4. Preparing the Workforce to Work with Technology

The Fourth Industrial Revolution is here. The news has mostly focused on the effects of AI and automation on the workforce, mainly, job loss. But that’s not the whole story and that’s not what’s going to be headlining talks in 2019. As new technologies, bots, and AI become a larger and larger part of many industries, it’s important to ensure your staff is trained them now. These new tools will continue to take on more work and the roles of your workforce will have to shift to accommodate that. Don’t rely on your team to upskill and re-skill itself. Progress doesn’t have to leave people behind. Your employees can grow with you, with technology and automation.

When it comes to human workers, teams are becoming much more geographically diverse. There is already a need for professional managers who know how to work with virtual or remote teams. As more companies open up their talent sphere, the need for this type of manager will only increase.

5. Managing the Omnipresent Workforce

Today’s employee, and certainly tomorrow’s, wants a work schedule that is adaptive to their needs. A 2018 study by Canada Life found that 77% of workers agreed that flexible working positively affected productivity. Many people assume flexible working just means working from home, but the future of flexibility is adapting.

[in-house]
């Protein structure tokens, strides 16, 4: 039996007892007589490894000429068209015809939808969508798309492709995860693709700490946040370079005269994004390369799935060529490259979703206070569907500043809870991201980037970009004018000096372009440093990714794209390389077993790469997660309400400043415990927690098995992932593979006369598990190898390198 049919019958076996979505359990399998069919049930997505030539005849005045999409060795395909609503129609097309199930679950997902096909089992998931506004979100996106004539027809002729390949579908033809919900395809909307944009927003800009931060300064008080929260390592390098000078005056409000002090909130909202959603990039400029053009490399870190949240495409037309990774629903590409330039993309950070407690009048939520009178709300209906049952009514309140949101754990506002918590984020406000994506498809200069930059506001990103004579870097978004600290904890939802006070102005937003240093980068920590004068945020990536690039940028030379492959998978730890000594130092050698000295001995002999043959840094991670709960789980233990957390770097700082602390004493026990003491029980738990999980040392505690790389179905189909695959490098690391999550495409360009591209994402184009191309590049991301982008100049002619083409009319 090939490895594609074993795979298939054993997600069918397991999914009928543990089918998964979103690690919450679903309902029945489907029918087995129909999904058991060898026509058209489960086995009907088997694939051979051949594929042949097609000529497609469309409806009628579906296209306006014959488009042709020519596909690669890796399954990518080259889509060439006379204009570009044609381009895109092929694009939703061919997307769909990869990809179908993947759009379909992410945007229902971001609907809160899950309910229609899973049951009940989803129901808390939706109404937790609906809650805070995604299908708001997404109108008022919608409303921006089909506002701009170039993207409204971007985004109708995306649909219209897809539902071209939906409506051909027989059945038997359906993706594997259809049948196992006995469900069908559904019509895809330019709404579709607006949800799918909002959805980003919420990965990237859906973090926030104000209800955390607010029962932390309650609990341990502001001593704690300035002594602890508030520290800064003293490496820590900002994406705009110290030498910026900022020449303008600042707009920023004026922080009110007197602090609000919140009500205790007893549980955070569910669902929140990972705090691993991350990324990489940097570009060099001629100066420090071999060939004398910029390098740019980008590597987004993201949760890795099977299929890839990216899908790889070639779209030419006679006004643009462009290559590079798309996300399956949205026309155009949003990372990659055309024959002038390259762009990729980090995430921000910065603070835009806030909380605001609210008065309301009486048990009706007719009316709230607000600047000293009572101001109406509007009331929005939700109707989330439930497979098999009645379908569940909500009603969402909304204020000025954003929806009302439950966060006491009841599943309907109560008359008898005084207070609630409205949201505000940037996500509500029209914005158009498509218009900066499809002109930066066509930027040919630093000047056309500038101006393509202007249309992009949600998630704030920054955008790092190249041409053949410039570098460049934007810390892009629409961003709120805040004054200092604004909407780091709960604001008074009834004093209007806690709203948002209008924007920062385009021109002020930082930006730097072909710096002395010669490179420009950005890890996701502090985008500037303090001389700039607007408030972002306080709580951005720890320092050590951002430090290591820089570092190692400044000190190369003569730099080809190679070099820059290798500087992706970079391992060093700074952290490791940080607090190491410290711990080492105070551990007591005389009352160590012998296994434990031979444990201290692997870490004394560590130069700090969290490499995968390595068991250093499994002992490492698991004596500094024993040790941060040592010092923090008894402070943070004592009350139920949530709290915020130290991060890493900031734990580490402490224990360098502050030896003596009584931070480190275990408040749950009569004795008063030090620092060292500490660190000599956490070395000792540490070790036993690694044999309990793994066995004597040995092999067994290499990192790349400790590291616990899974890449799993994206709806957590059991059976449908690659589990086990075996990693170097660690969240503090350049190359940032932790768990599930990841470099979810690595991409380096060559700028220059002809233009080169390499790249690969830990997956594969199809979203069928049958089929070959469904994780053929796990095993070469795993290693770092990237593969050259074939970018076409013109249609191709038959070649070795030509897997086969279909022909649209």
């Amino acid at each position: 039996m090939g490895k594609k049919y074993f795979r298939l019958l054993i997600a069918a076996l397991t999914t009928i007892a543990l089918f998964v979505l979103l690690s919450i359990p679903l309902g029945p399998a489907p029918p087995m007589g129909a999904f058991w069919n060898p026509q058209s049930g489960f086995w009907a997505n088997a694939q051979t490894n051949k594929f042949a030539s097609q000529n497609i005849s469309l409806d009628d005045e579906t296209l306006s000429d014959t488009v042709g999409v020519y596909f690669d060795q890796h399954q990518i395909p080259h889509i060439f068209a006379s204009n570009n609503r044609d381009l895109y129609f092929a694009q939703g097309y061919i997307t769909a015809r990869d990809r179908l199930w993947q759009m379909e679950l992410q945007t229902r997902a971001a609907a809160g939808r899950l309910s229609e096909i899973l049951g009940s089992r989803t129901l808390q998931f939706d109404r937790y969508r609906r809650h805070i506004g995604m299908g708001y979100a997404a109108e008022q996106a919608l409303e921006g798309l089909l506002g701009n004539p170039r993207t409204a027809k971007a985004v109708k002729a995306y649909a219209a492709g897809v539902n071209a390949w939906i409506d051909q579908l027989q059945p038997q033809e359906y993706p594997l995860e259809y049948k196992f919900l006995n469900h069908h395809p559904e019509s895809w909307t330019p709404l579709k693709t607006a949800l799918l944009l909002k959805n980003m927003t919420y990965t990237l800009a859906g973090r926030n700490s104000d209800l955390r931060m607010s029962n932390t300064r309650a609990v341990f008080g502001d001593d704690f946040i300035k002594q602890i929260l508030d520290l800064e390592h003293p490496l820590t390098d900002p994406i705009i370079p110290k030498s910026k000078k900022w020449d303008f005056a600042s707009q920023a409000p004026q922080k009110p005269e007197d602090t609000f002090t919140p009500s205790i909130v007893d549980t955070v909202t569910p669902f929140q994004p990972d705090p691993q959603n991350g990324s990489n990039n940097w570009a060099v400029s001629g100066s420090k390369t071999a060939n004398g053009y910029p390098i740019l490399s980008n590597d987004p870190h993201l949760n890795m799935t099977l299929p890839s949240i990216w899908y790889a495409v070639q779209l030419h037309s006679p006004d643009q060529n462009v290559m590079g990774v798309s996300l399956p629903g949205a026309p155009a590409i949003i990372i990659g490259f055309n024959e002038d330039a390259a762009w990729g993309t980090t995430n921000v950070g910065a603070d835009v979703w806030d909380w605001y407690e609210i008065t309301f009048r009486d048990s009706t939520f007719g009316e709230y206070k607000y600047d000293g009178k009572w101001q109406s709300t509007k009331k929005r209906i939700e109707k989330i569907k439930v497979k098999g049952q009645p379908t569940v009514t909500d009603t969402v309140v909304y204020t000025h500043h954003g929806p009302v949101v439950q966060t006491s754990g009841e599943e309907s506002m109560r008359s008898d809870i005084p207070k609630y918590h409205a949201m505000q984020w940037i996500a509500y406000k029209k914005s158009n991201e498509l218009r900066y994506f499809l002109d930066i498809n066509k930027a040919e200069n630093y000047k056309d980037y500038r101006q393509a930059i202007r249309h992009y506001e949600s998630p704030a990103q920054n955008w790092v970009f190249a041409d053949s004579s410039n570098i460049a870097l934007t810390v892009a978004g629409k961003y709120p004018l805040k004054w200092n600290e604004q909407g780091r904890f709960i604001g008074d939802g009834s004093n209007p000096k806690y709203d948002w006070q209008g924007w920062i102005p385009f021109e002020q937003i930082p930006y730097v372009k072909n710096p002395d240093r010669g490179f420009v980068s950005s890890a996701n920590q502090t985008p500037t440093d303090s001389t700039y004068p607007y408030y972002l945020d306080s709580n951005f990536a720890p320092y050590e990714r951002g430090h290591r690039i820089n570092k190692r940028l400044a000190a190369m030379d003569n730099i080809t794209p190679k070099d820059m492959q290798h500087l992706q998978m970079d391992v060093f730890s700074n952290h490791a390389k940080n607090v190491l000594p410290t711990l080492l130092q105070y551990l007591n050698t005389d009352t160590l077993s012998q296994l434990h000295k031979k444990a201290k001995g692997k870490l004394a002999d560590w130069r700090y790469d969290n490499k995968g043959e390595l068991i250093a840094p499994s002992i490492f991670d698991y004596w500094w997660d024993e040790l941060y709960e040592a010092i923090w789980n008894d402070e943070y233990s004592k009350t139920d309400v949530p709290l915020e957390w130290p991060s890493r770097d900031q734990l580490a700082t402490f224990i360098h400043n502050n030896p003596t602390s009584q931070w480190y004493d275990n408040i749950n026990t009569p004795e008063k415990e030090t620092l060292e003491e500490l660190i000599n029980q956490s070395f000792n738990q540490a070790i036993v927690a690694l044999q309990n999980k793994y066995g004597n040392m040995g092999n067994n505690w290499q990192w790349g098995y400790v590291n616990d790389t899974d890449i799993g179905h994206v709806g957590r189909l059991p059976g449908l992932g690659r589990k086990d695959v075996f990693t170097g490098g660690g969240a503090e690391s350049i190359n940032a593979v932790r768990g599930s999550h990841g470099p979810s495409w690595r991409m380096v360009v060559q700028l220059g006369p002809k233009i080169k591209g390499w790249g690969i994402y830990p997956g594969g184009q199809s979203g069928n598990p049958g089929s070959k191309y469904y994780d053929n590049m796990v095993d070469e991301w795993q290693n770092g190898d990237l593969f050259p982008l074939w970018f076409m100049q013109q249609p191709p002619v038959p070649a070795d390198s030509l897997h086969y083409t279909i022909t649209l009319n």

This is the notion of the Omnipresent Workforce. As companies evolve, more and more employers are opting for remote teams. With the greater flexibility offered to workers comes other benefits for organizations. Teams become much more diverse and collaboration among different ways of thinking grows ever more critical.Many industries, such as healthcare, can’t operate unless employees are present, so, how do you provide this flexibility? Offer your employees varied start times. Give parents time to drop their kids off at school by letting them come in at 10, offer a choice of days to work, or which shifts. Talk to your employees and see what matters most to them when it comes to flexibility. The workforce of the future will demand it, as it becomes increasingly important for those aged 55 and younger.

Prepare for the Future with Aspirant

Is your HR department ready for 2019? The five points we raised above are a great place to start as we gear up for the new year. But what about farther down the road? What are your goals and strategies for 2030? Download our 2030 Organizational Effectiveness Checklist to make sure you’re prepared.

Download Our Ebook Organizational Effectiveness for 2030

 

Judy Johnson
Judy Johnson

Judy partners with executives and leadership teams to engage and inspire employees in a way that delivers sustainable strategic results. She brings deep expertise and creative ideas to solve organizational effectiveness issues and closely collaborates in a way that builds internal capabilities. Judy has spent over 25 years consulting in a variety of industries, bringing her expertise in behavior to a wide range of organizational issues including organizational behavior change, leadership, change management, culture and engagement.